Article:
The cover art for the album depicted Iron Maiden’s mascot Eddie and a devil in vicious combat in Hell. The cover art for single depicted Eddie with a sinister grin on his face holding the devil’s head.

3. Fear of the Dark

This song is about a paranoid man who constantly fears that there’s someone or something about to spring out at him from the dark as a result of watching horror films and studying the occult. Themes like this appear on much of Maiden’s cover art.

This song appears in the Iron Maiden computer game Ed Hunter. It plays during Level 4, Graveyard.

2. The Trooper

This song is based on the Crimean War, which was fought by the Russians and the Ottoman Empire (England, France, and Sardinia). There are several mentions of the Russians such as, “The mighty roar of the Russian guns” and “When a Russian gets me in his sights.”

The opening with the galloping horses is based on The Charge Of The Light Brigade, a poem by Alfred, Lord Tennyson.

Iron Maiden developed a beer named after this song. In 2013 the band unveiled the 4.8% alcohol Trooper Ale, which is produced by Cheshire brewery Robinsons. Bruce Dickinson said: “I’m a lifelong fan of traditional English ale, I thought I’d died and gone to heaven when we were asked to create our own beer I have to say that I was very nervous. Robinsons are the only people I have had to audition for in 30 years. Their magic has been to create the alchemical wedding of flavour and texture that is Trooper. I love it.”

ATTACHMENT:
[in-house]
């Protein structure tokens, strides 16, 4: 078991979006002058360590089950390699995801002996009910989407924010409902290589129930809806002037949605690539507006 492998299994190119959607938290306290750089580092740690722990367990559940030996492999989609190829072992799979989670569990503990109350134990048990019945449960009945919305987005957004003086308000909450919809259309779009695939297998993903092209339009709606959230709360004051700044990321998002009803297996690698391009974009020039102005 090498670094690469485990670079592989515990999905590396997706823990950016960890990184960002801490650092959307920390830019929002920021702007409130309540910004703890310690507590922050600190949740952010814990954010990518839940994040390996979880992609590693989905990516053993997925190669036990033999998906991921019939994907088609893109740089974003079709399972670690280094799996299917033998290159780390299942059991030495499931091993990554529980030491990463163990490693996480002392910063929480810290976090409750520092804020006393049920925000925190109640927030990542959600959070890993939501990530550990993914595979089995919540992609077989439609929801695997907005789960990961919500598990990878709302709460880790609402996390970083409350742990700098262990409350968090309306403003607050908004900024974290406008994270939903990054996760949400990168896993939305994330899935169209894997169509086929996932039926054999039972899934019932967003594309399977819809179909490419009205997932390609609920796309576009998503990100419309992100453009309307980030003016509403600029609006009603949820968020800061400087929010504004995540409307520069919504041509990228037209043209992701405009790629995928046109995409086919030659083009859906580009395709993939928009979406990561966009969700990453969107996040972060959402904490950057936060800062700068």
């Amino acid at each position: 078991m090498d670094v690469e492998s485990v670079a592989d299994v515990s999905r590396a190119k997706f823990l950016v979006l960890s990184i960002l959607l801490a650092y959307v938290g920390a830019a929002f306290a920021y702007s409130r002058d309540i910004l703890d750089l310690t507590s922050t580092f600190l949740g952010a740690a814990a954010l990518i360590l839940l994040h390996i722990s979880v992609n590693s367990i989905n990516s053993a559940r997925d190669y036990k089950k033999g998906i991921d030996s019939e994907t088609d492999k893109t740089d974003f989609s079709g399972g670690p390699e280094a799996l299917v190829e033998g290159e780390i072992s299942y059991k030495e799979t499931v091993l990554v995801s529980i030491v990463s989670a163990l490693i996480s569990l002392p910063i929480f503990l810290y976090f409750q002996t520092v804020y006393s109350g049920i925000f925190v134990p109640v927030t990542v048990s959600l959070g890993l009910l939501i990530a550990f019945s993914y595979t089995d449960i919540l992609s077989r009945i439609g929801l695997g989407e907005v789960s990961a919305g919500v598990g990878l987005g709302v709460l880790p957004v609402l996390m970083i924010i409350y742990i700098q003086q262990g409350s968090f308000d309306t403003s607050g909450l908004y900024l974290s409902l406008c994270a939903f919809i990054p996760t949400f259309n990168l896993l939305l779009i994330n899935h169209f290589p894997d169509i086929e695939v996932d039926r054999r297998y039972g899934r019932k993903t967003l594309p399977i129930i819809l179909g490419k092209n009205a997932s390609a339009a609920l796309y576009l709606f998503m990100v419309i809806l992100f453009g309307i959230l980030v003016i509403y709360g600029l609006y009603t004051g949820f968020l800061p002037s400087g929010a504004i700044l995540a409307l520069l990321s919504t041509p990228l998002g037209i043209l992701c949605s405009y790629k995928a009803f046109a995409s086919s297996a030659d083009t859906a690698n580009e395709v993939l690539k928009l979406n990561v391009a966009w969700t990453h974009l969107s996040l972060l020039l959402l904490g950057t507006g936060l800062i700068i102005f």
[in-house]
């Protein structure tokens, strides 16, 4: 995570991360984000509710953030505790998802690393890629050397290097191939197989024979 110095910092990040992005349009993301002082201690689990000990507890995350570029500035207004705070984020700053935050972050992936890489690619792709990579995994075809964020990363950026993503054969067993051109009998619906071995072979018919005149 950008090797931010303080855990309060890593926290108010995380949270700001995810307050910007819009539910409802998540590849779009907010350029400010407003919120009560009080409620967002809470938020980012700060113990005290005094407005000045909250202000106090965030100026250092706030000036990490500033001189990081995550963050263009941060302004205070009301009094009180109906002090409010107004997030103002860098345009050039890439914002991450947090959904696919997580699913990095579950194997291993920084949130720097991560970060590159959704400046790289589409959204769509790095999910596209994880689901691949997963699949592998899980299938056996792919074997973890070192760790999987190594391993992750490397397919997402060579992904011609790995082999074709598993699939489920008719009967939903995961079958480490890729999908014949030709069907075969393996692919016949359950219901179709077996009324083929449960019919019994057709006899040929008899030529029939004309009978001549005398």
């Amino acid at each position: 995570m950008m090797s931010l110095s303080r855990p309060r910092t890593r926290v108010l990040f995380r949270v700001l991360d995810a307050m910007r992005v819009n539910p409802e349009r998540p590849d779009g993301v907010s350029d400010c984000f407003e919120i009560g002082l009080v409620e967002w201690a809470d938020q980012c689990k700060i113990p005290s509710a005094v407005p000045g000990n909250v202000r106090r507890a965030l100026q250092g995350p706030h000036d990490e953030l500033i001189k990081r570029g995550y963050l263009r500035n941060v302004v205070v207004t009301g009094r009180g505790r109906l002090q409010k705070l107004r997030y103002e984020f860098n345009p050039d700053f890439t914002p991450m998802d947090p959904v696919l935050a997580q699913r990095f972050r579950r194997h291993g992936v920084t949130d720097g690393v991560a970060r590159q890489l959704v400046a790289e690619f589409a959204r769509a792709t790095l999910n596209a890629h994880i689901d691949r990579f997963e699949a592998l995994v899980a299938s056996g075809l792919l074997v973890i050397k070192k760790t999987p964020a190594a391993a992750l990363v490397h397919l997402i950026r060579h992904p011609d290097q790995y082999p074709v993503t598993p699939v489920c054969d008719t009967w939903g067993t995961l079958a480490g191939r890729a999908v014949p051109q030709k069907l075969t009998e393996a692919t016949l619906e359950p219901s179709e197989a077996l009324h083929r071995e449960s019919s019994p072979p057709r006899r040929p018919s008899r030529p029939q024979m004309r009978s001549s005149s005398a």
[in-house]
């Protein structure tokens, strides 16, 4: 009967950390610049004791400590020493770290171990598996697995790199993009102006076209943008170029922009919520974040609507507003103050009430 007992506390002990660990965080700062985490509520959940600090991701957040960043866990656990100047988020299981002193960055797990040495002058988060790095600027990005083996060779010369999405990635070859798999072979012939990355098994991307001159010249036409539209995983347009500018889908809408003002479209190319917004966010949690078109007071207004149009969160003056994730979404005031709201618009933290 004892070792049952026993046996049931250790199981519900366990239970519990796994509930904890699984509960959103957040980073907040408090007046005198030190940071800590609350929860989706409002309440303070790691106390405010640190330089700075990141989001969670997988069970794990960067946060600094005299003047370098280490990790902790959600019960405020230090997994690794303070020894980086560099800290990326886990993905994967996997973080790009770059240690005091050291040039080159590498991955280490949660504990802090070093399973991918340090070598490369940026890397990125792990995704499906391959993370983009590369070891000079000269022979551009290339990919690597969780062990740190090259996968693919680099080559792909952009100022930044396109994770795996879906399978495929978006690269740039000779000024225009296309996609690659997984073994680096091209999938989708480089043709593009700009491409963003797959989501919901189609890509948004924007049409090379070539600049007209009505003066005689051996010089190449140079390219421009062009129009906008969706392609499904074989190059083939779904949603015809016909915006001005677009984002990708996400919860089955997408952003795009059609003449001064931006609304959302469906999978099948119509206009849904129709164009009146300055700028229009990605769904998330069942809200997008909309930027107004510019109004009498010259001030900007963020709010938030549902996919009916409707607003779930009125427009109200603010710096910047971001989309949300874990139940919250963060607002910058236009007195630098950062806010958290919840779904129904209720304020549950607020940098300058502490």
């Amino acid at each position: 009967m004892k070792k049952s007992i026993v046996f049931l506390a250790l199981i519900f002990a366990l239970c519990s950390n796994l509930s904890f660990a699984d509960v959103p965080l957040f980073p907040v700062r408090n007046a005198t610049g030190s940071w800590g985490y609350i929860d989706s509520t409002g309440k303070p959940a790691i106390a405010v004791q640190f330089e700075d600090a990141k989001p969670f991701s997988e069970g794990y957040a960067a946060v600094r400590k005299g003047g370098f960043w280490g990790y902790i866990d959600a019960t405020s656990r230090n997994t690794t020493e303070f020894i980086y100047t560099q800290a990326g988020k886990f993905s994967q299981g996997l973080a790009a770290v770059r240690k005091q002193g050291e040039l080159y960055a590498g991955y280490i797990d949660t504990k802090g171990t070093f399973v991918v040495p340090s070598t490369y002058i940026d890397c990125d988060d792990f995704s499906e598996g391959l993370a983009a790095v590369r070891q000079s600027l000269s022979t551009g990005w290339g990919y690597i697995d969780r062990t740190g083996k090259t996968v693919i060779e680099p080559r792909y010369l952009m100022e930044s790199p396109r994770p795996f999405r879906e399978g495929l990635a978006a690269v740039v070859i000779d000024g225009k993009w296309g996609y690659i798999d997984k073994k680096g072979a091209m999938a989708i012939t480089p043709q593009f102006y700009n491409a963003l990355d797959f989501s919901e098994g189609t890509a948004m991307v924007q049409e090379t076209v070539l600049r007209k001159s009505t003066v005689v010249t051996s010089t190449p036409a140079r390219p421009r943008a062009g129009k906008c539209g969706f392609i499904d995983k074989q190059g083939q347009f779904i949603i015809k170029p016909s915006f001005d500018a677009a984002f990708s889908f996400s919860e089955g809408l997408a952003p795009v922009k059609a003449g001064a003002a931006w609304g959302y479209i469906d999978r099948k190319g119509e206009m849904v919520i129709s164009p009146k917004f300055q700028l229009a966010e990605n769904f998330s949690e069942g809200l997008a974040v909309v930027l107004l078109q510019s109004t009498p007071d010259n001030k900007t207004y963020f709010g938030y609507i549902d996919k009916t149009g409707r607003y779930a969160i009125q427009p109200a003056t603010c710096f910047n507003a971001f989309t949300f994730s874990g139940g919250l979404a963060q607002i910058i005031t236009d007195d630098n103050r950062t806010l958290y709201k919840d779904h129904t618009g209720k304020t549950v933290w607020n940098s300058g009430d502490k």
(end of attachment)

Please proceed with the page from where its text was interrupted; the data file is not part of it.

1. Hallowed Be Thy Name

This song is about a man who is on death row and about to be executed, it is from the perspective of that man.

The single’s cover shows Eddie as Satan stabbing Bruce to death with a triton. Killing the departing vocalist in album art was an idea that was also used on the cover of Maiden Japan in 1981 (with Eddie holding Paul Di’Anno’s severed head), as well as in the video of Bruce’s farewell concert with the band, “Raising Hell,” where horror illusionist Simon Drake appears to impale Bruce to death in an iron maiden torture device.